My father's double-life made it hard to trust people about money


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My father had a double life. He ran a second family that he kept secret from my mother and his kids for many years.

When he finally told my mother the marriage was over, he had obscured his true finances, so it was impossible for her to find out where he hid his money.

Not surprisingly I'd found it hard to trust partners when it comes to money - until I met my husband. I'm not alone.

father double life second family

I hear from plenty of women and men, some more financially savvy than my mum, who have been duped.

Often the lies about the finances are uncovered accidentally. One woman I know found her husband of more than 30 years had been conned into sending thousands of dollars to his secret eastern European "girlfriend".

Another thought she and her banker husband had paid off their mortgage and were in a solid financial position. Then she found out he had drawn down on the house and they were mortgaged to the hilt. She later discovered he had lost their self-managed superannuation fund money, too.

Another discovered her husband had not paid his tax for more than 15 years, even though he told her he had been putting in his tax returns. He faced a huge tax bill and even more in fines.

Of course, it cuts both ways in relationships. Women take advantage of men, too. What they all have in common is that lying about the family finances doesn't end well. Trust is violated and often relationships fall apart dramatically.

What scares people is that they are financially exposed even though they haven't made the bad moves. Suddenly all the hard work towards financial security has been for nothing, says the woman whose husband had more than $1 million in unpaid tax and fines.

Inheriting debt from a partner or a past relationship occurs to about 20% of people, according to a 2020 St.George survey of 1500 Australians about family finances. What's more, only half of those have talked about it openly to work through it.

It found that a lack of trust in a partner's money management is quite common, with 24% of Australian couples not trusting their partner when it comes to money. Around 27% say that trusting their partner about managing money depends on the circumstances.

One in 10 people in committed relationships admits they are not open and honest with their partner about debt and their financial situation. Often, they are embarrassed and ashamed about it.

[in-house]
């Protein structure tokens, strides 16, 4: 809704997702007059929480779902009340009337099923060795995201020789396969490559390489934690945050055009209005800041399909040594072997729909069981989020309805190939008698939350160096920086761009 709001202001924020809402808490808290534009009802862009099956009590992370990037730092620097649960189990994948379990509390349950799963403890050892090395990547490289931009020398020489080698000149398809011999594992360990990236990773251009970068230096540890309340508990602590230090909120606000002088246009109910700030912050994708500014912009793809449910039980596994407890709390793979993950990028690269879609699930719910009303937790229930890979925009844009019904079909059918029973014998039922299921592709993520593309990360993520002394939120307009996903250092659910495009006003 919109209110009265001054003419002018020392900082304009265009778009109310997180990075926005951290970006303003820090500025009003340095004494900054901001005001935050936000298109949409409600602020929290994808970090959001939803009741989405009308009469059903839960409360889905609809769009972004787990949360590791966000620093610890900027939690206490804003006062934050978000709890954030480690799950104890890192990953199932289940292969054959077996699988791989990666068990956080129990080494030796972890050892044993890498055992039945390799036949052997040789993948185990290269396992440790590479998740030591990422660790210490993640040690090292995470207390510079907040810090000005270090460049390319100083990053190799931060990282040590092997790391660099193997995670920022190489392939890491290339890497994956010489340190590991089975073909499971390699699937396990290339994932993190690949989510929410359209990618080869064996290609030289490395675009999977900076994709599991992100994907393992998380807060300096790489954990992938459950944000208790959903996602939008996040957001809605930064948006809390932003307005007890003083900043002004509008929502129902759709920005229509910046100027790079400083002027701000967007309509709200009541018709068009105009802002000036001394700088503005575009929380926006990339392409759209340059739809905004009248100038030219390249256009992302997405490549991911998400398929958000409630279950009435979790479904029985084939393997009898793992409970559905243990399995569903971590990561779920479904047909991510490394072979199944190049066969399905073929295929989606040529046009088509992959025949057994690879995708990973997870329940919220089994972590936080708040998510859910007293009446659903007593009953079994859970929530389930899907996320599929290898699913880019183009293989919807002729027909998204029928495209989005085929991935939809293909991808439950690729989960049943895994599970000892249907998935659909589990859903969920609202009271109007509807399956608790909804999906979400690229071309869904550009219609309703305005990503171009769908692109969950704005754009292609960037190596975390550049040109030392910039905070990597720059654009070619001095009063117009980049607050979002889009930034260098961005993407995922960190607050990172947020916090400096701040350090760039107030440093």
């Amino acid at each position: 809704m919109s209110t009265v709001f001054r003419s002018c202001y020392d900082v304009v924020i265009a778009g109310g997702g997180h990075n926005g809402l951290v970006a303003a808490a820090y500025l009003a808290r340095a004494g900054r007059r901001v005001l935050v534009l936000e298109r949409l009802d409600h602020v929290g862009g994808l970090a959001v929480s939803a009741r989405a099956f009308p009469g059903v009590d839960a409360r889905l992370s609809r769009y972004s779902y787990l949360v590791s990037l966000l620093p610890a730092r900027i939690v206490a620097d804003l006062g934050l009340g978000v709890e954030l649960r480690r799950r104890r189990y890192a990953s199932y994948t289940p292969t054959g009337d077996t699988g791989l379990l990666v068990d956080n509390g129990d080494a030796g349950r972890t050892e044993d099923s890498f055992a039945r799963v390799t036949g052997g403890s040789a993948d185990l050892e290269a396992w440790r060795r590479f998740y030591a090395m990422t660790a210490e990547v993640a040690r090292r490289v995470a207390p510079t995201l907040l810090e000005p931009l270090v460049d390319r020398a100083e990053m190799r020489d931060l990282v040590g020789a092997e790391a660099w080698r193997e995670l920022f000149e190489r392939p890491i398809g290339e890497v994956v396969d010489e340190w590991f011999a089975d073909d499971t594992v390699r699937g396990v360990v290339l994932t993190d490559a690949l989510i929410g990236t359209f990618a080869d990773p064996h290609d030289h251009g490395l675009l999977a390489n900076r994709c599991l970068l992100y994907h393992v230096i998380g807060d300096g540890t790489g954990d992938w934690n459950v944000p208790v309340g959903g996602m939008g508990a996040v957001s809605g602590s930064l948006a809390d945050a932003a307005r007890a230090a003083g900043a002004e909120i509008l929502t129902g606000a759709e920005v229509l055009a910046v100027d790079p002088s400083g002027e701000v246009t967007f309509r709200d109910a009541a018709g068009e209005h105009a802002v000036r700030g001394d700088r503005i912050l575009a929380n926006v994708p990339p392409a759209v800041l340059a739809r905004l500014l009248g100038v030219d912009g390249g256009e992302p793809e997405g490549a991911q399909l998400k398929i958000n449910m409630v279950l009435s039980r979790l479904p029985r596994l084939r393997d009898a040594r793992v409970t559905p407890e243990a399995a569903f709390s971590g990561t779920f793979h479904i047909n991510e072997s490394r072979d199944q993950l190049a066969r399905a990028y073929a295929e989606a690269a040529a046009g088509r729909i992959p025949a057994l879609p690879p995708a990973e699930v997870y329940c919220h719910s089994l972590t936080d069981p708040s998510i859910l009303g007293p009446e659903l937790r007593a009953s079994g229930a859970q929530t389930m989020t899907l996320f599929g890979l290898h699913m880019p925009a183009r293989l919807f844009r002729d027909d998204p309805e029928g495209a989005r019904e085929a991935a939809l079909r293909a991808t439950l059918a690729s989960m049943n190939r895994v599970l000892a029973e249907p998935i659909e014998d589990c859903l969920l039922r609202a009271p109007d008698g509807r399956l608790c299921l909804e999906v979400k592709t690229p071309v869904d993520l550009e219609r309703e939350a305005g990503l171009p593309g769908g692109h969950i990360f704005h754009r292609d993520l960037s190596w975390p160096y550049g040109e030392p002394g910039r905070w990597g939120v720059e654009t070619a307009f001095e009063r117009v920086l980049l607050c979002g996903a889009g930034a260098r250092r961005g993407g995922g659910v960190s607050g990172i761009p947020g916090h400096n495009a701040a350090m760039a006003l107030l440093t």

"Being open is particularly important for couples because ultimately, at some point in their lives, their true financial situation is likely to be revealed," says St.George's general manager Ross Miller.

"Whether it's problems with credit history when they apply for a home loan, combining household income for a family tax return, or in the unfortunate incidence of getting a divorce, a person's financial situation can rarely stay secret in a relationship forever."

A mistake that people make is not being involved in the family finances. If my mum had been looking at the bank and credit card statements, she would have seen that there were some weird anomalies and perhaps uncovered my father's second family before he hid his money. But he controlled the purse strings.

While it is fairly typical for one partner in a relationship to take financial control, by paying bills, managing cash flow and looking after the assets, ideally there should be transparency about all finances.

Australian women are less financially literate than men, according to the 2018 HILDA survey, and this can result in them handing over financial responsibility to a partner.

But because women typically have shorter working lives but longer life expectancy, taking a back seat with family money puts them at greater risk of financial abuse.

So women need to look at the accounts and the numbers to make sure that all your money is all there.

This doesn't mean you necessarily need joint bank accounts. It is not uncommon for both partners to have individual accounts, or a combination of both joint and individual. You do want some discretion on how you spend some of your money. You just want to make sure that there are no
nasty surprises.

Don't ever let anyone bamboozle you or talk down to you about your money. Understanding your debt, managing your bank accounts and knowing where the financial assets are held is a concrete skill you can teach yourself, so don't be put off being involved.

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Susan has been a finance journalist for more than 30 years, beginning at the Australian Financial Review before moving to the Sydney Morning Herald. She edited a superannuation magazine, Superfunds, for the Association of Superannuation Funds of Australia, and writes regularly on superannuation and managed funds. She's also author of the best-selling book Women and Money.

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